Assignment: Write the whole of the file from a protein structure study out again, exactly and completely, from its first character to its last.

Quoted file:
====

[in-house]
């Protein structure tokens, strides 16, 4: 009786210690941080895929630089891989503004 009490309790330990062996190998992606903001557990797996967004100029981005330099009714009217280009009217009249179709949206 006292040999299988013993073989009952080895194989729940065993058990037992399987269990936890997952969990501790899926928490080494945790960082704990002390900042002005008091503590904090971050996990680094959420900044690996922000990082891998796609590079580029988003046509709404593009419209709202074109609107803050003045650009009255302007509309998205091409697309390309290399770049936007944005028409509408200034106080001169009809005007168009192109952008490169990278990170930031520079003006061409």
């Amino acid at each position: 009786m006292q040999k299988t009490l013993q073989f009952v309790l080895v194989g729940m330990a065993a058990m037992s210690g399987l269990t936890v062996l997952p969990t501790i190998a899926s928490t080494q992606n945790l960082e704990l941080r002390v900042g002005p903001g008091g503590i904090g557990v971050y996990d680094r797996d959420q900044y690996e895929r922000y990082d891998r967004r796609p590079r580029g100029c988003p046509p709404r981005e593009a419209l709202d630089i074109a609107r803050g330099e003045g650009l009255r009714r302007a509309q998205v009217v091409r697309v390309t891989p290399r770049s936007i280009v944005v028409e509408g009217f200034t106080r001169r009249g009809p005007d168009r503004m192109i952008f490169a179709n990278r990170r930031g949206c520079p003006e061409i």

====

[in-house]
């Protein structure tokens, strides 16, 4: 009786210690941080895929630089891989503004 009490309790330990062996190998992606903001557990797996967004100029981005330099009714009217280009009217009249179709949206 006292040999299988013993073989009952080895194989729940065993058990037992399987269990936890997952969990501790899926928490080494945790960082704990002390900042002005008091503590904090971050996990680094959420900044690996922000990082891998796609590079580029988003046509709404593009419209709202074109609107803050003045650009009255302007509309998205091409697309390309290399770049936007944005028409509408200034106080001169009809005007168009192109952008490169990278990170930031520079003006061409």
């Amino acid at each position: 009786m006292q040999k299988t009490l013993q073989f009952v309790l080895v194989g729940m330990a065993a058990m037992s210690g399987l269990t936890v062996l997952p969990t501790i190998a899926s928490t080494q992606n945790l960082e704990l941080r002390v900042g002005p903001g008091g503590i904090g557990v971050y996990d680094r797996d959420q900044y690996e895929r922000y990082d891998r967004r796609p590079r580029g100029c988003p046509p709404r981005e593009a419209l709202d630089i074109a609107r803050g330099e003045g650009l009255r009714r302007a509309q998205v009217v091409r697309v390309t891989p290399r770049s936007i280009v944005v028409e509408g009217f200034t106080r001169r009249g009809p005007d168009r503004m192109i952008f490169a179709n990278r990170r930031g949206c520079p003006e061409i």